I am a type 2 diabetic over 30 years I am a coffee drinker and tea drinked Is ther any advantage for me I have been on insulin for about 20 of the 30 years

  • allan mohl

    I have diabetes 2 and havebeen a coffee drinker all of my adult life. Currently my blood sugar has gone way up and my appetite has decreased. Thus i wonder if your statistics are accurate. On the other hand, I am 76 years old and still very ac tive.

  • Carl D Taulbee

    Dear 78 year person.
    Good luck. I am 81 and have been a diabetic for 40years . I have always drank gallons of coffee, tea and beer, I’m inclined to think the beer helped with my longivity. The kidneys finally failed and I have been on Dialysis for about three years. Enjoy what is left!

  • Patrick

    I am sitting here with my vat of coffee (okay, it’s a really big mug) and a cinnamon roll (i’m a very very bad boy). I doubt they will balance each other out, but I am a coffeeholic and this article brought me a bit of joy this morning. Incidentally, I started back at the gym this past autumn, dropped 10-12 pounds and brought my bmi down from 38.6 to 37. I’m going to try to drop another 10-12 after the holidays finish, and the gym is a lifestyle change, not a passing thing. My a1c was 5.9 at the last doctor’s visit (I am taking actoplus). Visited the optometrist yesterday (using up benefits before I lose them) and the photograph of the back of my eye showed no bleeding, though at the ripe old age of 48 I have just been prescribed my first pair of bifocals. So… not being perfect, but trying to do more good than bad. Glad coffee is in the “good” column, even if it might show up there in small type.

    Time to refill the vat of coffee. One day they just may open up a Mrs. Olson wing of the Betty Ford clinic just for me.

  • shinaye

    Does this apply tp Type 1 diabetics 2?

  • Dr. G V Rao

    As a B’ Day and New Year wow I discontined consumption of coffee totally from 28th of December. Then after seeing your article encouraging to drink coffee for better health myself again started taking coffee ( with sugar free sweetner) not only once (That was my practice in the early morning) but twice in early morning and again in the afternoon. Soon a news item appeared in Yahoo on Jan 3rd on the latest research conducted indicates that coffee consumption is bad for people suffering from Diabetics Type 2. Now I am at a fix to take or not to take. I am the strict follower of what appears in Web Med and Merck Source and so I am at a fix to take or not to take coffee in the morning Kindlt advice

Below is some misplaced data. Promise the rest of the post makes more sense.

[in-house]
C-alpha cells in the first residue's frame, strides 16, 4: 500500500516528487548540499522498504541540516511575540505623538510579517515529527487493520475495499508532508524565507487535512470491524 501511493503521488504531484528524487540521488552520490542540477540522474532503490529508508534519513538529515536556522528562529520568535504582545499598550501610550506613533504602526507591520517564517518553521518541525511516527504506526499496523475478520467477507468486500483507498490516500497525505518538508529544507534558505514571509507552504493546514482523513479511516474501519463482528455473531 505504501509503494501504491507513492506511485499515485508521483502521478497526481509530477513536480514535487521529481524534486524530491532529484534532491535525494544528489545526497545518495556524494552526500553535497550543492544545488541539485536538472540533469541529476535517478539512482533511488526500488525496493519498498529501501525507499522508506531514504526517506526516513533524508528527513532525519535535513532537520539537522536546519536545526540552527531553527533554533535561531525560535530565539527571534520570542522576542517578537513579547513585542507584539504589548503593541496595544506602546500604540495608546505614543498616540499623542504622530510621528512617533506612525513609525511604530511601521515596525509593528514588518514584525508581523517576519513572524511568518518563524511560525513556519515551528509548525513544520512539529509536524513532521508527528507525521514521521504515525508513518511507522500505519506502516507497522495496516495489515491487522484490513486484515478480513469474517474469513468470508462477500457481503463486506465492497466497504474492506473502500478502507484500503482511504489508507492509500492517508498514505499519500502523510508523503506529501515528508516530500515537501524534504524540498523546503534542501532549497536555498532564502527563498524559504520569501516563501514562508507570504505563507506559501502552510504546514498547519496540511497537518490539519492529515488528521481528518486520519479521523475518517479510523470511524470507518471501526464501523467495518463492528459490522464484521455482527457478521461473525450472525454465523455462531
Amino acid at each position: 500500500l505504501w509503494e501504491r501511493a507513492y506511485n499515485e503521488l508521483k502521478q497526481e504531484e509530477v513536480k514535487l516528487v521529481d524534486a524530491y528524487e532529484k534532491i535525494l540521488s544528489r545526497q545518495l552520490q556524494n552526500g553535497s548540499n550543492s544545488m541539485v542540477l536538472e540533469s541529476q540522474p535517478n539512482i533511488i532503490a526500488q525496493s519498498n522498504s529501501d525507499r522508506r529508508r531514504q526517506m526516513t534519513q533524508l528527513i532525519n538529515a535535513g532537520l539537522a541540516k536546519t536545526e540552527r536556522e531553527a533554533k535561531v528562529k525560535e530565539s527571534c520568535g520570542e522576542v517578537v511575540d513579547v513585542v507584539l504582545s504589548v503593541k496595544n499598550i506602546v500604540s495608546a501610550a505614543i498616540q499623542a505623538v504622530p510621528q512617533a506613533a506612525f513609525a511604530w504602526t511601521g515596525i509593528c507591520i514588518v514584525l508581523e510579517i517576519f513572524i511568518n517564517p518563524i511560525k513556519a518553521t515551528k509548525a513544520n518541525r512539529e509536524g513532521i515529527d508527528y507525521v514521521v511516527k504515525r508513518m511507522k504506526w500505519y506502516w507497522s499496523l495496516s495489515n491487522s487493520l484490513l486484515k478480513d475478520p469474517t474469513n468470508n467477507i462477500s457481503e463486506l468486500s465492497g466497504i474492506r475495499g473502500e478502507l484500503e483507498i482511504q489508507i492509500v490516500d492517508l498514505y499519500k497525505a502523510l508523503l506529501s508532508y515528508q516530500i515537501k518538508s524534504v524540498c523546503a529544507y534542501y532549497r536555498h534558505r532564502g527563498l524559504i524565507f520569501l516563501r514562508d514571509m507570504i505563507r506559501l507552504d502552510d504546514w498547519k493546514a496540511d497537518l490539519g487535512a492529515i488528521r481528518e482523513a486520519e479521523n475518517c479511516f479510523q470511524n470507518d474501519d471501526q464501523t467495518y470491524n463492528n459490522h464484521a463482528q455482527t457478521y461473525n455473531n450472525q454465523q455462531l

• Bobbie, RN, Diabetes Ed

    I believe that this article is addressing more of the Pre-diabetes crowd and it also recommends the same lifestlye changes that are tried and true in regard to preventing of delaying type 2 diabetes. Which are of course, correct food choices and exercise.
    Also, just as soon as one study comes out another will come out contradicting points in the research. Again this is in reference to Pre-diabetes not diabetes. The article that was quoted as contradicting this article was involving a person with diabetes already.
    So, enjoy your coffee or tea in moderation if you have diabetes, if you test your blood glucose before and after to monitor the effects on you specifically, you can then decide for yourself what you should choose to do.
    Good luck and Happy New Year.

  • Jesus T Alonzo

    I beleive that just excerise will help diabetic type 2; and will keep your sugar level down.
    I don’t mean a full blown work out I just ride bike for 20 min and I do three sets. Now I do plan to increase my work out because 35lbs overweight!

    Now you must no everytime I do just one set of 20min on the bike I drop my sugar by 12-15 points or units!

    Wishing you a good year!

  • grandma308

    I’ve been drinking coffee for more than 50 years and still I developed type 2 diabetes about 10 years ago. Now I’m insulin-dependent, but still drinking coffee.

  • Randy

    it is amazing what can be found in studies. All those coffee drinkers out there must love this. Thanks Diane for the article.

  • Juliazamp

    Reading all the comments expressing risky, not risky quite scary…. Hope I remain prediabetic inspite of my decision to drink coffee at lreast once a day to wake me up and erase lethargic feelng. I feel I can!t give up coffee….ever! I leave it up to the Good Lord.

  • Ramesh


    Can i take medicine after taking Tea.Kindly Reply.